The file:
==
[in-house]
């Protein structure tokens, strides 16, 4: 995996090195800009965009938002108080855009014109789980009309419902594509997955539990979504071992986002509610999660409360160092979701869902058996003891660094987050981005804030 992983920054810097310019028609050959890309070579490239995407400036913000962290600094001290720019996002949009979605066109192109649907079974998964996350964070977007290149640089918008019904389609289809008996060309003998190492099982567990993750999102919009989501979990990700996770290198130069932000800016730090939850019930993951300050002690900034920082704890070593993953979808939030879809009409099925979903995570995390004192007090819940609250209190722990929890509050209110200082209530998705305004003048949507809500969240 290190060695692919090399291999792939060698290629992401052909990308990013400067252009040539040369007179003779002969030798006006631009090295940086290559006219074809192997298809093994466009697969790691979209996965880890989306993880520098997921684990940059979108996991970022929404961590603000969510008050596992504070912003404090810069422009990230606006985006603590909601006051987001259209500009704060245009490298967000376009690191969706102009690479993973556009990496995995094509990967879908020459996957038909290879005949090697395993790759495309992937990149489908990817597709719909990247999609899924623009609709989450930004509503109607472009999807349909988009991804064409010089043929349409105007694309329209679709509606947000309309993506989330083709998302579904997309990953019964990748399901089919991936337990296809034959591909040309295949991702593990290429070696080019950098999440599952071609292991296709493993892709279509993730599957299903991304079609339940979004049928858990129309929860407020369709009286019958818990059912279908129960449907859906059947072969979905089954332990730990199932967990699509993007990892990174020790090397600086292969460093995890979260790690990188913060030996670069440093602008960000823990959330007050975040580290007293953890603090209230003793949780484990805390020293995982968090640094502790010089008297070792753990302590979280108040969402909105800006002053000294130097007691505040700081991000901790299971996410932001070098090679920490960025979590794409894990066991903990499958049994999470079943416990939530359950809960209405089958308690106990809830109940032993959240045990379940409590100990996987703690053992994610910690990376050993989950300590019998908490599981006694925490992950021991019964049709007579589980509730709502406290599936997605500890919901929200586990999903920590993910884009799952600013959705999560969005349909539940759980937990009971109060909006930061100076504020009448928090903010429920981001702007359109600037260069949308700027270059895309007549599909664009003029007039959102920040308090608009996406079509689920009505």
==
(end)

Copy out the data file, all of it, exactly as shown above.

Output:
[in-house]
């Protein structure tokens, strides 16, 4: 995996090195800009965009938002108080855009014109789980009309419902594509997955539990979504071992986002509610999660409360160092979701869902058996003891660094987050981005804030 992983920054810097310019028609050959890309070579490239995407400036913000962290600094001290720019996002949009979605066109192109649907079974998964996350964070977007290149640089918008019904389609289809008996060309003998190492099982567990993750999102919009989501979990990700996770290198130069932000800016730090939850019930993951300050002690900034920082704890070593993953979808939030879809009409099925979903995570995390004192007090819940609250209190722990929890509050209110200082209530998705305004003048949507809500969240 290190060695692919090399291999792939060698290629992401052909990308990013400067252009040539040369007179003779002969030798006006631009090295940086290559006219074809192997298809093994466009697969790691979209996965880890989306993880520098997921684990940059979108996991970022929404961590603000969510008050596992504070912003404090810069422009990230606006985006603590909601006051987001259209500009704060245009490298967000376009690191969706102009690479993973556009990496995995094509990967879908020459996957038909290879005949090697395993790759495309992937990149489908990817597709719909990247999609899924623009609709989450930004509503109607472009999807349909988009991804064409010089043929349409105007694309329209679709509606947000309309993506989330083709998302579904997309990953019964990748399901089919991936337990296809034959591909040309295949991702593990290429070696080019950098999440599952071609292991296709493993892709279509993730599957299903991304079609339940979004049928858990129309929860407020369709009286019958818990059912279908129960449907859906059947072969979905089954332990730990199932967990699509993007990892990174020790090397600086292969460093995890979260790690990188913060030996670069440093602008960000823990959330007050975040580290007293953890603090209230003793949780484990805390020293995982968090640094502790010089008297070792753990302590979280108040969402909105800006002053000294130097007691505040700081991000901790299971996410932001070098090679920490960025979590794409894990066991903990499958049994999470079943416990939530359950809960209405089958308690106990809830109940032993959240045990379940409590100990996987703690053992994610910690990376050993989950300590019998908490599981006694925490992950021991019964049709007579589980509730709502406290599936997605500890919901929200586990999903920590993910884009799952600013959705999560969005349909539940759980937990009971109060909006930061100076504020009448928090903010429920981001702007359109600037260069949308700027270059895309007549599909664009003029007039959102920040308090608009996406079509689920009505």